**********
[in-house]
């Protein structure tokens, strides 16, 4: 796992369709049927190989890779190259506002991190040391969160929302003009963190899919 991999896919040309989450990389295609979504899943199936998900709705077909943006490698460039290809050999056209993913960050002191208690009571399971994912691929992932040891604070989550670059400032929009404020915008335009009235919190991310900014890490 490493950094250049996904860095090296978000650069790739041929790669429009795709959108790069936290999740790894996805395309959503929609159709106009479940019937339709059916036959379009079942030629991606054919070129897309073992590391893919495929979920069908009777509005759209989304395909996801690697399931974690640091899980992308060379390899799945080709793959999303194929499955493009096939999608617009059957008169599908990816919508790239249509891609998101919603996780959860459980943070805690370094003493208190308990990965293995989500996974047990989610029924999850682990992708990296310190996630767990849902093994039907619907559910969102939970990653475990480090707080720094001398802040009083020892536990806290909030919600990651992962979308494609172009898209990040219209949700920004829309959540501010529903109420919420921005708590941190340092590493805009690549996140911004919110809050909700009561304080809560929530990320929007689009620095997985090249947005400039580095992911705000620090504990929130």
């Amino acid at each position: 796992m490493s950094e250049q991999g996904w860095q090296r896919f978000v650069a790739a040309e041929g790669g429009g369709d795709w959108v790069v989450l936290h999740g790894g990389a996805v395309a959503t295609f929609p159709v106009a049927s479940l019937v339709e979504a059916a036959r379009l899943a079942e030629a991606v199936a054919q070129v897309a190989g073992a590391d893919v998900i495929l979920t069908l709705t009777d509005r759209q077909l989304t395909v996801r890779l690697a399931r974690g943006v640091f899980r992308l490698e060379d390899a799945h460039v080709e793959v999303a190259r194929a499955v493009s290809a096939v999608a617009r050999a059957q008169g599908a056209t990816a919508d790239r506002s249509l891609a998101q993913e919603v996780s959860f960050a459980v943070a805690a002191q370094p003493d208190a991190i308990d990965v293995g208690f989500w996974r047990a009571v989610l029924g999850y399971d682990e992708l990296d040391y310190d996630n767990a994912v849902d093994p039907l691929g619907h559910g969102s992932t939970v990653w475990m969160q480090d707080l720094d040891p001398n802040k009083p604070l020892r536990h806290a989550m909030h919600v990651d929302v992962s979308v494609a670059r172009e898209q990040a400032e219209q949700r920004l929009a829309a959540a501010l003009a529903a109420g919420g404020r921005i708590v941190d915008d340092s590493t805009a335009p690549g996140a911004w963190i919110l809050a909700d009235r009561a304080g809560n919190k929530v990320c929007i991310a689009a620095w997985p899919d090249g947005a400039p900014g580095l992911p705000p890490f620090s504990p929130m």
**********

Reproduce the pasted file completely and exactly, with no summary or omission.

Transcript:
[in-house]
């Protein structure tokens, strides 16, 4: 796992369709049927190989890779190259506002991190040391969160929302003009963190899919 991999896919040309989450990389295609979504899943199936998900709705077909943006490698460039290809050999056209993913960050002191208690009571399971994912691929992932040891604070989550670059400032929009404020915008335009009235919190991310900014890490 490493950094250049996904860095090296978000650069790739041929790669429009795709959108790069936290999740790894996805395309959503929609159709106009479940019937339709059916036959379009079942030629991606054919070129897309073992590391893919495929979920069908009777509005759209989304395909996801690697399931974690640091899980992308060379390899799945080709793959999303194929499955493009096939999608617009059957008169599908990816919508790239249509891609998101919603996780959860459980943070805690370094003493208190308990990965293995989500996974047990989610029924999850682990992708990296310190996630767990849902093994039907619907559910969102939970990653475990480090707080720094001398802040009083020892536990806290909030919600990651992962979308494609172009898209990040219209949700920004829309959540501010529903109420919420921005708590941190340092590493805009690549996140911004919110809050909700009561304080809560929530990320929007689009620095997985090249947005400039580095992911705000620090504990929130």
């Amino acid at each position: 796992m490493s950094e250049q991999g996904w860095q090296r896919f978000v650069a790739a040309e041929g790669g429009g369709d795709w959108v790069v989450l936290h999740g790894g990389a996805v395309a959503t295609f929609p159709v106009a049927s479940l019937v339709e979504a059916a036959r379009l899943a079942e030629a991606v199936a054919q070129v897309a190989g073992a590391d893919v998900i495929l979920t069908l709705t009777d509005r759209q077909l989304t395909v996801r890779l690697a399931r974690g943006v640091f899980r992308l490698e060379d390899a799945h460039v080709e793959v999303a190259r194929a499955v493009s290809a096939v999608a617009r050999a059957q008169g599908a056209t990816a919508d790239r506002s249509l891609a998101q993913e919603v996780s959860f960050a459980v943070a805690a002191q370094p003493d208190a991190i308990d990965v293995g208690f989500w996974r047990a009571v989610l029924g999850y399971d682990e992708l990296d040391y310190d996630n767990a994912v849902d093994p039907l691929g619907h559910g969102s992932t939970v990653w475990m969160q480090d707080l720094d040891p001398n802040k009083p604070l020892r536990h806290a989550m909030h919600v990651d929302v992962s979308v494609a670059r172009e898209q990040a400032e219209q949700r920004l929009a829309a959540a501010l003009a529903a109420g919420g404020r921005i708590v941190d915008d340092s590493t805009a335009p690549g996140a911004w963190i919110l809050a909700d009235r009561a304080g809560n919190k929530v990320c929007i991310a689009a620095w997985p899919d090249g947005a400039p900014g580095l992911p705000p890490f620090s504990p929130m």